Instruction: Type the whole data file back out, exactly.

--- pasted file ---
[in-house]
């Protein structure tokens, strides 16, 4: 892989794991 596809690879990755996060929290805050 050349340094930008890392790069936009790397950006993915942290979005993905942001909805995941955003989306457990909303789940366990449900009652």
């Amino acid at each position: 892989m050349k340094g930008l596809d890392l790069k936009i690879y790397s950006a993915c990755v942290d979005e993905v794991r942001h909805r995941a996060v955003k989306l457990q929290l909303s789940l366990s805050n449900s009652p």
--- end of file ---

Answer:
[in-house]
């Protein structure tokens, strides 16, 4: 892989794991 596809690879990755996060929290805050 050349340094930008890392790069936009790397950006993915942290979005993905942001909805995941955003989306457990909303789940366990449900009652």
């Amino acid at each position: 892989m050349k340094g930008l596809d890392l790069k936009i690879y790397s950006a993915c990755v942290d979005e993905v794991r942001h909805r995941a996060v955003k989306l457990q929290l909303s789940l366990s805050n449900s009652p």